But beyond that, School in the Cloud is about making sense of all Sugata’s experiments to date, taking them from academia to a mass audience, making them equally accessible to children around the world, and ultimately bringing education to those who need it most.
We have a mantra of sorts at Made by Many: Make, Test, Learn. Understanding what has come before our involvement is a core part of our process. Before we even started exploring where we could add value, we took the time to understand how Sugata's work had reached this point and made sure we understood the theories and methods that underpin his research.
Following some initial workshops with Sugata, Skype Social Good and IDEO, we immersed ourselves in the experiences of everyone involved in self-organized learning.
We spent hours watching Grannies speak to kids in India on Skype, had conversations and went on field trips with educators running SOLEs, and even ran our own SOLE sessions here at the office to fully understand the challenges involved.
We took what we had learned and began sketching out ways to unify and integrate all these previously disparate communities within a single experience - then we showed them to the people who had helped us reach this point.
With their help, we identified three opportunities to add value:
- Help the Granny Cloud scale by allowing it to self-organize more efficiently
- Make tools for kids to use during SOLE sessions that facilitate the development of core skills
- Create a global community around self-organized learning
Within a couple of weeks we had built a foundation platform to serve the needs of the Grannies, which we invited them to explore and test, before returning to tweak again. Over the following months the platform took shape as we moved through cycles of Make, Test, Learn – working all the time with our various end-users.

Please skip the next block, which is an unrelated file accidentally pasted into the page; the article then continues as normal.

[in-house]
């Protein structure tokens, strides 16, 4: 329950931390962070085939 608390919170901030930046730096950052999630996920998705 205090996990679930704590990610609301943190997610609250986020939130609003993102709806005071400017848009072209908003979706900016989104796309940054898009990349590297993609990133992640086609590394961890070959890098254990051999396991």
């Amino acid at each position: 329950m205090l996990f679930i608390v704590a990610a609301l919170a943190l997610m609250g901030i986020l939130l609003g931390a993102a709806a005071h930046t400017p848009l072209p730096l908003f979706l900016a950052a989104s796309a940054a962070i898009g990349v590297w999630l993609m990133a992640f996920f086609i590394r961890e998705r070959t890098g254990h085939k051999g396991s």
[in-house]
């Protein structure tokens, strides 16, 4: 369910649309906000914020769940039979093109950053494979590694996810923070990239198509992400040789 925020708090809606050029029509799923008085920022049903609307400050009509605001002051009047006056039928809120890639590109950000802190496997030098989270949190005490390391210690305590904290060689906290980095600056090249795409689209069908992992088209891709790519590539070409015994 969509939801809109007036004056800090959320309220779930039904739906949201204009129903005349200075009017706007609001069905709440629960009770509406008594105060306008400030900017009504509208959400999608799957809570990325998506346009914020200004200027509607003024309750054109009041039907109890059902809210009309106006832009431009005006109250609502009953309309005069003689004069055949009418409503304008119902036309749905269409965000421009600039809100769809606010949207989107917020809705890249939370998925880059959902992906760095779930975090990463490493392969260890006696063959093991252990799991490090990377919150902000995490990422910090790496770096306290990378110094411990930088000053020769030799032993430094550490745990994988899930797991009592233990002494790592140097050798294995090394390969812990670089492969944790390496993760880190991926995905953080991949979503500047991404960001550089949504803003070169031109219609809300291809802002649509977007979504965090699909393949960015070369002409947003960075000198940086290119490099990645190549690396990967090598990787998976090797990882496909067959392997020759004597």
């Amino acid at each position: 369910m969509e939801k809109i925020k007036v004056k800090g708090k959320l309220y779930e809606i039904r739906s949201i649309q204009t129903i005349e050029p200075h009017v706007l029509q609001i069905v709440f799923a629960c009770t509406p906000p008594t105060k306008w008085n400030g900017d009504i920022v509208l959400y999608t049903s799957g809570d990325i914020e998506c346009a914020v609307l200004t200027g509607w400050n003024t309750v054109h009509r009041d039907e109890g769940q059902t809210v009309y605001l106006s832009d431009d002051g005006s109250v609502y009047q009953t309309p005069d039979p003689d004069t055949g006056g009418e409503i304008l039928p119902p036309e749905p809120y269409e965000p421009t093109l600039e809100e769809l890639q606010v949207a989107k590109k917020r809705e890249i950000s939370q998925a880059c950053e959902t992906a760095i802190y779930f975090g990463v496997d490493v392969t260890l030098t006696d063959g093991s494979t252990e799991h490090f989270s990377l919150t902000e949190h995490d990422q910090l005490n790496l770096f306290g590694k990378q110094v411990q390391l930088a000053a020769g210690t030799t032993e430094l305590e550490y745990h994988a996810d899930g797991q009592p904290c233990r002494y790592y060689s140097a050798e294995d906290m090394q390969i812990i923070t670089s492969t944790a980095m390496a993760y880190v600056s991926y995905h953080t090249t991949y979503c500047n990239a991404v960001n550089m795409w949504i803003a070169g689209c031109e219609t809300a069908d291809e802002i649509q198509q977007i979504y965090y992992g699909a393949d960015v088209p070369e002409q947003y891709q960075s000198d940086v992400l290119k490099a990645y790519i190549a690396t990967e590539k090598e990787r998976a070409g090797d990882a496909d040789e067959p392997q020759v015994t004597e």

Of course, asking the users means asking the children too. They wanted lots of tools. They also wanted Minecraft and Snapchat but mostly they wanted powerful search tools and simple presentation tools. We built a special search tool for them. Partly this was to address concerns such as allowing them to search the web safely but, more importantly than that, it was about giving them an interface that was as distraction-free as we could make it, allowing them to concentrate on their task.
Here's a little preview of what we've built for them, starting with the educator's experience:
... and how the kids engage with the session:
This experience represents a SOLE session at its simplest, however the kids don't need to use those tools in a SOLE if they don't want to. In our testing we found that pen and paper remain vital to the process. This mindset was vital when working with something like self-organized learning, which is still an ongoing experiment. We had to avoid being prescriptive and allow room for people to make their own discoveries that will help us to shape the platform in future.
Those opinions also fed into the process and we used them to shape a product that we are very proud of. In fact, we believed in the project so much that we would later invest ourselves and become a partner, alongside TED, Microsoft and Skype Social Good, and Newcastle University. Most important of all, the children love it.
What we have created is a platform for learning - the work is not finished. We are learning just as much from this platform as the children are. School in the Cloud has much to teach us, as product designers, and academic researchers about self-organised learning and its future.